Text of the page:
Promissory Notes: My Friend Wants To Borrow Money—What Do I Do?
If you decide to loan money to another person, whether it be a family member, friend, or business associate, you should always have a signed document that lists the terms of the agreement. That document is referred to as a promissory note, and it works to protect all parties involved. As the lender, the document is evidence that the sum of money provided was not intended to be a gift. The borrower is protected because the note will have all of the provisions that the parties agreed upon, and the lender can’t make changes without the borrower’s permission. When drafting your own promissory note, it is important to have the following provisions addressed and included:
• Lender and Borrower Information. It is extremely important to include both the lender’s and borrower’s full legal names, addresses, and contact information. Without this information, it could be difficult to legally enforce the document if it becomes necessary to appear in court regarding the matter.
• Principal Amount. The “principal amount” is the original amount of the loan before any interest charges (if any) are applied.
• Payment Terms. Any promissory note should include detailed repayment information in plain English. This includes the total amount of the monthly payments, the day of the month when the payment will become due, and where the payments should be mailed or delivered.
It is also important to clearly describe when a monthly payment will be considered late and what late fees, if any, shall apply. Further, you should state when the first payment will begin and when the payments will end, as well as how many payments will be made overall.
• Default Information. This provision must clearly provide what will happen if the borrower defaults, or fails to make a payment on time. The note should provide the borrower with a certain amount of time to cure the default (usually ten  days), and if the default is not cured, or the amount paid, in that time, adding an acceleration clause to the note will allow the borrower to call the entire amount of the loan due. Some other things to consider in the event of a default are attorney fees and court costs, meaning the lender may want to require the borrower to be responsible for any attorney’s fees or court costs paid in an attempt to recover on the loan.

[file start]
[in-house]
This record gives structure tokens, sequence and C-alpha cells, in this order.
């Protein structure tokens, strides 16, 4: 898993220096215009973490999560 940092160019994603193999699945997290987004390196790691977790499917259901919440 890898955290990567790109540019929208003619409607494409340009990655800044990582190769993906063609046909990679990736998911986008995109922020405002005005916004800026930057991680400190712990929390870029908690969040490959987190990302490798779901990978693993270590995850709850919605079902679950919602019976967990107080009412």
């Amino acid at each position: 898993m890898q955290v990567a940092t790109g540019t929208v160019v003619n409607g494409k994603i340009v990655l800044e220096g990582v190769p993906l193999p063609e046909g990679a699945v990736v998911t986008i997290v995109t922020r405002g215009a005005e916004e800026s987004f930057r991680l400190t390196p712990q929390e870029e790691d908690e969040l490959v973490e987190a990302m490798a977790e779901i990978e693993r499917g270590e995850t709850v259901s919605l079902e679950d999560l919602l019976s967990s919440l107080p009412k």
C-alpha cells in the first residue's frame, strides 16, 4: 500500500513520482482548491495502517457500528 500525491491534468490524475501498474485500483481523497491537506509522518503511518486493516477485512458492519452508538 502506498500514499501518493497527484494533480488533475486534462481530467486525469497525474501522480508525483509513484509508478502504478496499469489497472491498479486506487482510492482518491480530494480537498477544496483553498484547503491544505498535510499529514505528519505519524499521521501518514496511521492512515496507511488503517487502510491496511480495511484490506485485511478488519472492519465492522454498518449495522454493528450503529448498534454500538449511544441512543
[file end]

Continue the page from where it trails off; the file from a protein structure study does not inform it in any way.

• Other standard clauses. Some other recommended provisions that are not necessary but may be beneficial to include are:
Choice of law. The choice of law clause says which state’s laws govern the contract, and potentially which court the lawsuit must be filed in, if it’s necessary to go to court. This provision is important to include if the parties involved reside or operate business in different states.
Severability. A severability clause states that if any of the provisions in the agreement are found to be illegal or unenforceable, all of the other provisions shall remain unaffected.
Entire Agreement. This provision provides that the promissory note is the complete agreement between the parties. This means that any oral or written agreements that may have existed before the date that the promissory note is signed are no longer enforceable. This provision also should have a statement that says any modifications or amendments to the agreement are only enforceable if they are in writing and signed by all parties.
The final components of this contract are the signature lines where the borrower, lender, and in many cases, a witness will sign and date the document. Requiring a notarized signature is also recommended, in which case you would need to provide a space for the notary to sign and stamp the document under the signatures.
Attorney Lisa N. Nelson